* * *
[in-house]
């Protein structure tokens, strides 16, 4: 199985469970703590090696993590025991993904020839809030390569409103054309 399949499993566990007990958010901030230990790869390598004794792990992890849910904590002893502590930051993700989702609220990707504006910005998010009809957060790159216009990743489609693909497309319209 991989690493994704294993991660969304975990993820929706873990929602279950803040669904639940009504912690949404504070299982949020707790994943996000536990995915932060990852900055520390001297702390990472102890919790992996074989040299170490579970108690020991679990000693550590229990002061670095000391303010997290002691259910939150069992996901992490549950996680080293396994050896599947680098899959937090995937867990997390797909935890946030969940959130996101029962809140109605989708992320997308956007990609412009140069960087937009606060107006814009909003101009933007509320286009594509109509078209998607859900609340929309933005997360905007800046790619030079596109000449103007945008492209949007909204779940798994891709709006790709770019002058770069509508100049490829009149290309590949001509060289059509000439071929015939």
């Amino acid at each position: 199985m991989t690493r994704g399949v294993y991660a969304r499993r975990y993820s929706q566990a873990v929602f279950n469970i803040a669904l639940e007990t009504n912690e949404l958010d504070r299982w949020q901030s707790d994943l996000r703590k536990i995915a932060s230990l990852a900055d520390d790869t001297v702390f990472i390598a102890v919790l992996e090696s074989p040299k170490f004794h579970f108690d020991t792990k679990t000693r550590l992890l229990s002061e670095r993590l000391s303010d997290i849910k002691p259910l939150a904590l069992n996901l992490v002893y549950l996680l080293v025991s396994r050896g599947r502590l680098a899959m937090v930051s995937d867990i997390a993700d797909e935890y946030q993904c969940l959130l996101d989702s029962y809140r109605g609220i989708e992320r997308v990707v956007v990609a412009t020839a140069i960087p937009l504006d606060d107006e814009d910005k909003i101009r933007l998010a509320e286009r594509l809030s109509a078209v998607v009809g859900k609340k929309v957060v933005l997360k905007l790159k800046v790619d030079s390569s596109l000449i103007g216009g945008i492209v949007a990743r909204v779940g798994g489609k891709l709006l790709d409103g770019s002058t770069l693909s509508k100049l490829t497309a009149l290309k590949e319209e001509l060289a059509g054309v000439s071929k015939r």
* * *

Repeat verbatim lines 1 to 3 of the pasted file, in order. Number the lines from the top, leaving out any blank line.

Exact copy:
[in-house]
């Protein structure tokens, strides 16, 4: 199985469970703590090696993590025991993904020839809030390569409103054309 399949499993566990007990958010901030230990790869390598004794792990992890849910904590002893502590930051993700989702609220990707504006910005998010009809957060790159216009990743489609693909497309319209 991989690493994704294993991660969304975990993820929706873990929602279950803040669904639940009504912690949404504070299982949020707790994943996000536990995915932060990852900055520390001297702390990472102890919790992996074989040299170490579970108690020991679990000693550590229990002061670095000391303010997290002691259910939150069992996901992490549950996680080293396994050896599947680098899959937090995937867990997390797909935890946030969940959130996101029962809140109605989708992320997308956007990609412009140069960087937009606060107006814009909003101009933007509320286009594509109509078209998607859900609340929309933005997360905007800046790619030079596109000449103007945008492209949007909204779940798994891709709006790709770019002058770069509508100049490829009149290309590949001509060289059509000439071929015939």
């Amino acid at each position: 199985m991989t690493r994704g399949v294993y991660a969304r499993r975990y993820s929706q566990a873990v929602f279950n469970i803040a669904l639940e007990t009504n912690e949404l958010d504070r299982w949020q901030s707790d994943l996000r703590k536990i995915a932060s230990l990852a900055d520390d790869t001297v702390f990472i390598a102890v919790l992996e090696s074989p040299k170490f004794h579970f108690d020991t792990k679990t000693r550590l992890l229990s002061e670095r993590l000391s303010d997290i849910k002691p259910l939150a904590l069992n996901l992490v002893y549950l996680l080293v025991s396994r050896g599947r502590l680098a899959m937090v930051s995937d867990i997390a993700d797909e935890y946030q993904c969940l959130l996101d989702s029962y809140r109605g609220i989708e992320r997308v990707v956007v990609a412009t020839a140069i960087p937009l504006d606060d107006e814009d910005k909003i101009r933007l998010a509320e286009r594509l809030s109509a078209v998607v009809g859900k609340k929309v957060v933005l997360k905007l790159k800046v790619d030079s390569s596109l000449i103007g216009g945008i492209v949007a990743r909204v779940g798994g489609k891709l709006l790709d409103g770019s002058t770069l693909s509508k100049l490829t497309a009149l290309k590949e319209e001509l060289a059509g054309v000439s071929k015939r």